## Python Selection Sort Algorithm: Explained with Examples, Code and Video

The next sorting algorithm explained is the selection sort algorithm.

### Selection Sort Algorithm in Python

The selection sort algorithm is a simple sorting algorithm that works by repeatedly swapping the lowest remaining number in the list into the lowest available place.

Starting from the list beginning at index 0, it finds the lowest number and swaps this number with the current element. It then moves to position1 and swaps this element with the next lowest number.

The technique is likened to how a person might order a hand of playing cards.

```
for i in range(len(nums)):
min_index = i
for j in range(i+1, len(nums)):
if nums[min_index] > nums[j]:
min_index = j
nums[i],nums[min_index] = nums[min_index],nums[i]
```

*Phone users can swipe the screen to move sideways to view the code*

## Selection Sort Algorithm Example

We show a simple example of the selection sort algorithm in python with the unordered list of six numbers.

The first stage finds the lowest number and swaps it into the first position which is the element with the index 0.

In this example the lowest number is one, therefore 1 is swapped with the number in the first place in the list, which is the number 7.

Next, the next lowest number is swapped into the next position, at index 1. The number 2 is swapped with the the number 7.

The next pass finds the lowest remaining number of 3 and puts it in the lowest remaining list position, resulting in the ordered elements of 1,2 and 3.

The number 4 is in the correct place in the list, therefore the only remaining change sees the final two numbers swapped so that the number 7 is correctly before the final and highest number 8.

## Video Tutorial

## Selection Sort in Python Explained

The selection sort locates the lowest number and swaps this to the lowest place in the list that has not already been ordered. Thus we have the ‘ordered’ and unordered’ parts of the list.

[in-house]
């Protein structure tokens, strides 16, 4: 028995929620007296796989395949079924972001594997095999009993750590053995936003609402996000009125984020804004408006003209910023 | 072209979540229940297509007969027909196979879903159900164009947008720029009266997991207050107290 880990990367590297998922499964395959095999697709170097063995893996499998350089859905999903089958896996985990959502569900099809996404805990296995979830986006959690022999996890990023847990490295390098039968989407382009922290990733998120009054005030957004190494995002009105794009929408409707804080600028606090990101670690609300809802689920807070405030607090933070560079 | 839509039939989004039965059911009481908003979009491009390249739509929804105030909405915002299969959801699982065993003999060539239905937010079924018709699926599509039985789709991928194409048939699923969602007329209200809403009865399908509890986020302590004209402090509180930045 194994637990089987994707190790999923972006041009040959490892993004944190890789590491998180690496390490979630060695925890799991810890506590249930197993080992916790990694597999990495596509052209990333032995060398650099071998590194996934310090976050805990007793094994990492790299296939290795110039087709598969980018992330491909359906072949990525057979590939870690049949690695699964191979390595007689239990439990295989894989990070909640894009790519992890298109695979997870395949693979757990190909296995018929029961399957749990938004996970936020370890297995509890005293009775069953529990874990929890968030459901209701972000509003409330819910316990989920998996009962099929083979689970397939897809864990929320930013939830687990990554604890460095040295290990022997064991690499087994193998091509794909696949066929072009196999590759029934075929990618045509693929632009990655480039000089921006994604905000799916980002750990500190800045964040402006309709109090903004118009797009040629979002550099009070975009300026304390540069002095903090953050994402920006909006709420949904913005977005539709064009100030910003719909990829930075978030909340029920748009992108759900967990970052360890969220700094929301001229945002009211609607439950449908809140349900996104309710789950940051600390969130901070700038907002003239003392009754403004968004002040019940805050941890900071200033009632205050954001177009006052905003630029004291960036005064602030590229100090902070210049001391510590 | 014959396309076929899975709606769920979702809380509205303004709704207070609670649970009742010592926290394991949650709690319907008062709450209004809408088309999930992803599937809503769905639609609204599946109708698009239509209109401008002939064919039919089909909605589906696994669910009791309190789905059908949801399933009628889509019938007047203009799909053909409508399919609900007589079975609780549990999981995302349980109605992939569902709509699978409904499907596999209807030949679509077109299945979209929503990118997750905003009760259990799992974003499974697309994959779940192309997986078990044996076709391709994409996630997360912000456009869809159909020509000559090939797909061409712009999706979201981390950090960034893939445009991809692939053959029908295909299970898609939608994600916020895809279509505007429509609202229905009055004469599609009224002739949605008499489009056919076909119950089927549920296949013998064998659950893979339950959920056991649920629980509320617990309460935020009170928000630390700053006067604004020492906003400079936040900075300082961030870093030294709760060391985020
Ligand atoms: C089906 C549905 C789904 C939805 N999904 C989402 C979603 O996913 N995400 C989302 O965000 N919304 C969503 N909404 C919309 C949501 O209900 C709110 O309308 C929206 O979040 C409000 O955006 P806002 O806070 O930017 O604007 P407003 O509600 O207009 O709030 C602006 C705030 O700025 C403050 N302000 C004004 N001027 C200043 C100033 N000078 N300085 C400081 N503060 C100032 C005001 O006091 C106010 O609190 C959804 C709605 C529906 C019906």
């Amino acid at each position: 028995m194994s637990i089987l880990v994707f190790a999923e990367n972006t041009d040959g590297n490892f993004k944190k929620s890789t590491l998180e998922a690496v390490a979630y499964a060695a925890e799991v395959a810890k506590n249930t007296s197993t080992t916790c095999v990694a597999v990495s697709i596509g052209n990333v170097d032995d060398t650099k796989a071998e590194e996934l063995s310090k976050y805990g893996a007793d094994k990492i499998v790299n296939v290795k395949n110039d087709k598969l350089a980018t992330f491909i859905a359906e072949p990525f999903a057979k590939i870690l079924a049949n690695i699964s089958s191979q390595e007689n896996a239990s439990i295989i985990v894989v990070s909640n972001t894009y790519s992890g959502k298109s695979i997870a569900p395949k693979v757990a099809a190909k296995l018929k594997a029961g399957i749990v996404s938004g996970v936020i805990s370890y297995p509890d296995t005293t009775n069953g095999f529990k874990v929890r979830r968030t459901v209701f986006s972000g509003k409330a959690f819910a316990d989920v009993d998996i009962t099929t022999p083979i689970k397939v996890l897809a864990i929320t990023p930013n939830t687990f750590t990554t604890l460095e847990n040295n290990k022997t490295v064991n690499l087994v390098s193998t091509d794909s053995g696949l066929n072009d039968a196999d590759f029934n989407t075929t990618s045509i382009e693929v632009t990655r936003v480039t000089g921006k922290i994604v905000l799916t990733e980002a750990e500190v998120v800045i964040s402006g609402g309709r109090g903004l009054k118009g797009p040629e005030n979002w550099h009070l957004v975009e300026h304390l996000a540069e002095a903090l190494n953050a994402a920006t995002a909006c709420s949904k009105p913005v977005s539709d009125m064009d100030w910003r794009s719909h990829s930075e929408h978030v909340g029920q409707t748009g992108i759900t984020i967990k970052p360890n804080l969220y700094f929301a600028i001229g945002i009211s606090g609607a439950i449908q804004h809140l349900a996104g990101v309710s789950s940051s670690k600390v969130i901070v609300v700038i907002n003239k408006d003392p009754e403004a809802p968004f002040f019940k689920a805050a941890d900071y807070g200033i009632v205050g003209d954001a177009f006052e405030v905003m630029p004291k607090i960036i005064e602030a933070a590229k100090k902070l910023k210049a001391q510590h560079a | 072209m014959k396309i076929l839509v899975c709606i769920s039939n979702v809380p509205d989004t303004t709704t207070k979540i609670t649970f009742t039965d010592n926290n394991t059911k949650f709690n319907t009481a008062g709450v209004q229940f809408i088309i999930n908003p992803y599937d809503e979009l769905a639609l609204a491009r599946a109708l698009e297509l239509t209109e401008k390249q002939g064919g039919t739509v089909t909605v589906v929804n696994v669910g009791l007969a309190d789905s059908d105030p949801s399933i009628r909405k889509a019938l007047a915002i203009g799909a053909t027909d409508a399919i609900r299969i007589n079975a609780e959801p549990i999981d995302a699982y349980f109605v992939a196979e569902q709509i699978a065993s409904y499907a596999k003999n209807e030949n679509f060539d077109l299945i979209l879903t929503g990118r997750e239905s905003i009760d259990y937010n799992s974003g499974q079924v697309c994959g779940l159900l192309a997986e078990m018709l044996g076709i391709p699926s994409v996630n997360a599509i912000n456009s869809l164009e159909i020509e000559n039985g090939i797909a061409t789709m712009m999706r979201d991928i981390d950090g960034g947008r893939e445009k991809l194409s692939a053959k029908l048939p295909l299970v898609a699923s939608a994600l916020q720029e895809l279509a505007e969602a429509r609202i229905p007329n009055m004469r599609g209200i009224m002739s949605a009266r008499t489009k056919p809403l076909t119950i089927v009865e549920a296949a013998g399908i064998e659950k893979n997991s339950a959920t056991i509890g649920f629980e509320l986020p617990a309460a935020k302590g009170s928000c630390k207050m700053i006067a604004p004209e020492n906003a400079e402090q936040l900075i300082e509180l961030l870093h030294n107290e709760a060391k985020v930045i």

```
#swap numbers
nums[i],nums[min_index] = nums[min_index],nums[i]
```

The python code that swaps elements in the selection sort, swaps the lowest number, at index min_index, and the element at the lowest unordered position at i.

The variable min_index starts at the beginning of the unordered elements and is used to compare the following elements to find the lowest reamining number.

```
min_index = i
for j in range(i+1, len(nums)):
#find lowest
if nums[min_index] > nums[j]:
min_index = j
```

The for loop starts at the place after i and checks the remaining numbers to see if any of them are lower than the current lowest number.

The default lowest number will be the number at nums[i], the lowest unordered position, and if there are no other lower numbers then the loop will move to the next iteration.

```
nums = [7,1,8,4,3,2]
for i in range(len(nums)):
#look in unordered – find lowest number
print(nums)
min_index = i
for j in range(i+1, len(nums)):
#find lowest
if nums[min_index] > nums[j]:
min_index = j
#swap with nums[i]
nums[i],nums[min_index] = nums[min_index],nums[i]
```

output

[7, 1, 8, 4, 3, 2]

[1, 7, 8, 4, 3, 2]

[1, 2, 8, 4, 3, 7]

[1, 2, 3, 4, 8, 7]

[1, 2, 3, 4, 8, 7]

[1, 2, 3, 4, 7, 8]

The code can be downloaded and copied from this text file – selection_sort.txt

## Is the Selection Sort Algorithm Efficient?

Although we still iterate through two loops, and have a worst case complexity of O(n^{ 2}), the selection sort is more efficient than the bubble sort

We will compare the first three sorting algorithms in python to see how efficient they are in terms of time to run. The results will be published in this article below.